An Update On My 7-Year Experiment

Tenure

As my tenure-track job officially started in August, I publicly declared that I refused to stop living a full, meaningful, fun, and healthy life just for the hope of job security in seven years.  Following Dr. Radhika Nagpal‘s essay, “The Awesomest 7-Year Postdoc or: How I Learned to Stop Worrying and Love the Tenure-Track Faculty Life,” I decided to experiment with a worry-free pursuit of tenure — but, without waiting until I have secured tenure to speak about it publicly:

So, here it goes.  For the next seven years, I will continue to publish research, teach courses, mentor students, blog, and work with community organizations.  I have chosen to stop biting my tongue because I am tired of tasting blood.  I will be a whole person to my colleagues, students, friends, and family — and myself.

I just finished my first semester last week.  So, how is it going thus far?  Well — I am alive, still employed, and have no desire to look for a new job or move to a new place or leave academia.  But, you know me — I have to reflect more extensively to paint an accurate picture.

Teaching

I taught two classes this semester: one brand new prep (research methods) and a semi-new prep (adding more gender to my sexual diversity prep for gender and sexualities).  Moving from one class, three years ago as a graduate student instructor, to two classes was a bit of an adjustment.  Methods seemed to be first thing in the morning, with prep, grading, emails, and students dropping by office hours throughout the rest of the week.  The course is not the most intellectually challenging, but demands a lot of work on the students’ part (and, as a result, on mine) to effectively teach methods.  At times, my once per week, night-time, semi-prepped gender and sexualities class felt like an afterthought.  With a class full of seniors, with few but big assignments, it did not require as much of my attention as the methods course.  In the spring, I will have one new prep — social inequalities — and will teach two sections of methods.  I am sure going from two to three courses will be another bumpy adjustment.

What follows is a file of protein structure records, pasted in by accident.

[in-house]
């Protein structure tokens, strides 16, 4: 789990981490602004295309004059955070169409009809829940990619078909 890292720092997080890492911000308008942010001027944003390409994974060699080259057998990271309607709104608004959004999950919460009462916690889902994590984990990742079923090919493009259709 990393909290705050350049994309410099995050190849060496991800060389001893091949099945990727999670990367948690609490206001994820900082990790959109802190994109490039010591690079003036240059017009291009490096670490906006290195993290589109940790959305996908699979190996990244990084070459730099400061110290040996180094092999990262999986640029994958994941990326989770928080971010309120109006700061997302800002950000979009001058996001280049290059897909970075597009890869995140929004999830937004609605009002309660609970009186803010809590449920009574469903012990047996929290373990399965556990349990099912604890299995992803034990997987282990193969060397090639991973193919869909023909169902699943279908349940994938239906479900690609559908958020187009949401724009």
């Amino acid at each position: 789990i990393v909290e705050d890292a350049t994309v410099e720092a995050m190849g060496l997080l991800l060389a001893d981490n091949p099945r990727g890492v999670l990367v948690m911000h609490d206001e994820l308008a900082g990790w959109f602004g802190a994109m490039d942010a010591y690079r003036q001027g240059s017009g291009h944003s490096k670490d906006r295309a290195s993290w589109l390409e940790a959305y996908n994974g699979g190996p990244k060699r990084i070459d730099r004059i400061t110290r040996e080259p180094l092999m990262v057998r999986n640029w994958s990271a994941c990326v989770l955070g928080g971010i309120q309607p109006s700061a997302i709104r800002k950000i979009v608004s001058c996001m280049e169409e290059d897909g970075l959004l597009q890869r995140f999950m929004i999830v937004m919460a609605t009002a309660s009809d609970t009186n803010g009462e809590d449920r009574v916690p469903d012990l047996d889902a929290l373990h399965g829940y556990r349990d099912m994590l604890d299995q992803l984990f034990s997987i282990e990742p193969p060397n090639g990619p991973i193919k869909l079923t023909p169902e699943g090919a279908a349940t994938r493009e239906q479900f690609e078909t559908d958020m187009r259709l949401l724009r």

I am still trying to figure the students out intellectually, politically, and in terms of demographics.  Just as I feel I have the student body figured out, my suspicion is disproved or complicated.  The biggest adjustment is to how stretched thin many of the students appear — suffering from a second or third cold, sleep deprivation, and constant worry and anxiety.  On occasion, I have mistaken exhaustion for laziness.

I have received my students’ evaluations.  Overall, I get the impression I am “ok” in most of their eyes (especially in research methods), though some seemed to think very highly of me as an instructor.  So, I have wrapped up the semester feeling good about a generally successful “Round 1,” particularly for my methods course.  I struggled somewhat with this new prep, trying to find the right balance of tradition (i.e, how it was taught it in the past) and my own spin.  Eventually, I realized my appreciation of tradition was actually fear driven by “impostor syndrome.”  What do I know about teaching research methods?  Ironically, I dreaded teaching quantitative methods and statistics for much of the semester (the methods I use in my own research!)  What should I teach?  What aspects am I supposed to teach that I barely understand myself?  Impostor syndrome was turning into feeling genuinely unqualified for the job.  That was the absolute worse feeling in my career thus far.

To my pleasant surprise, these aspects of the course went swimmingly — well enough that my qualifications became undeniably clear to me.  I take from this a reminder to trust my gut (stop beginning with what others have done) and to proudly think outside of the box.  I was explicitly hired for my unique scholarly approach; I just have to remind myself of that on the not-so-perfect teaching days.

Me - Presentation 1

Research

I was warned that few professors actually make progress on their research in their first year on the tenure-track.  You are adjusting to so many things at once.  In the words of Dr. Kerry Ann Rockquemore, the one thing that counts the most toward tenure (particularly at research universities) is the one thing with the least external accountability: research.  Teaching will take up every free minute if you let it.  Email and meetings take up the rest.  So, I went into this semester frightened but motivated.